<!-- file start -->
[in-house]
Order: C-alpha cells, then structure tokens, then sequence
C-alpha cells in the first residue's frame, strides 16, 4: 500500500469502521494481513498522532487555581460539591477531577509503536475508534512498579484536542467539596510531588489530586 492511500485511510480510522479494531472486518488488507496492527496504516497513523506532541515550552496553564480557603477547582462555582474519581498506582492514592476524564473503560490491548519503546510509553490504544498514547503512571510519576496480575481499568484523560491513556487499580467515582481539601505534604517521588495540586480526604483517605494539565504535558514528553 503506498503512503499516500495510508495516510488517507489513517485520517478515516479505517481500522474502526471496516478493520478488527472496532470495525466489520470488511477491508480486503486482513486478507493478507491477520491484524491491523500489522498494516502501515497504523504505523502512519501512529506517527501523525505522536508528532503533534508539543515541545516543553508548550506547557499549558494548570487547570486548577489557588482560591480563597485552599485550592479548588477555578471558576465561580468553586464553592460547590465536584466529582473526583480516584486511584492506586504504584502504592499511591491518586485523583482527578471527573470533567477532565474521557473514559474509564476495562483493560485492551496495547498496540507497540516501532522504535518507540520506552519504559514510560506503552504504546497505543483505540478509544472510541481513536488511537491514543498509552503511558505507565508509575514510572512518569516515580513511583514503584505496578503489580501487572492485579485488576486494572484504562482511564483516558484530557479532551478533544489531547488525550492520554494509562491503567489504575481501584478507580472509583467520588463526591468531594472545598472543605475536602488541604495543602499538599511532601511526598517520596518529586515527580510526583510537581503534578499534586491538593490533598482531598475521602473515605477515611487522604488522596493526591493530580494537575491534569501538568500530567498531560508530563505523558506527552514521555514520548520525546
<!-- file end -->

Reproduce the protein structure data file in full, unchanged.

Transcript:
[in-house]
Order: C-alpha cells, then structure tokens, then sequence
C-alpha cells in the first residue's frame, strides 16, 4: 500500500469502521494481513498522532487555581460539591477531577509503536475508534512498579484536542467539596510531588489530586 492511500485511510480510522479494531472486518488488507496492527496504516497513523506532541515550552496553564480557603477547582462555582474519581498506582492514592476524564473503560490491548519503546510509553490504544498514547503512571510519576496480575481499568484523560491513556487499580467515582481539601505534604517521588495540586480526604483517605494539565504535558514528553 503506498503512503499516500495510508495516510488517507489513517485520517478515516479505517481500522474502526471496516478493520478488527472496532470495525466489520470488511477491508480486503486482513486478507493478507491477520491484524491491523500489522498494516502501515497504523504505523502512519501512529506517527501523525505522536508528532503533534508539543515541545516543553508548550506547557499549558494548570487547570486548577489557588482560591480563597485552599485550592479548588477555578471558576465561580468553586464553592460547590465536584466529582473526583480516584486511584492506586504504584502504592499511591491518586485523583482527578471527573470533567477532565474521557473514559474509564476495562483493560485492551496495547498496540507497540516501532522504535518507540520506552519504559514510560506503552504504546497505543483505540478509544472510541481513536488511537491514543498509552503511558505507565508509575514510572512518569516515580513511583514503584505496578503489580501487572492485579485488576486494572484504562482511564483516558484530557479532551478533544489531547488525550492520554494509562491503567489504575481501584478507580472509583467520588463526591468531594472545598472543605475536602488541604495543602499538599511532601511526598517520596518529586515527580510526583510537581503534578499534586491538593490533598482531598475521602473515605477515611487522604488522596493526591493530580494537575491534569501538568500530567498531560508530563505523558506527552514521555514520548520525546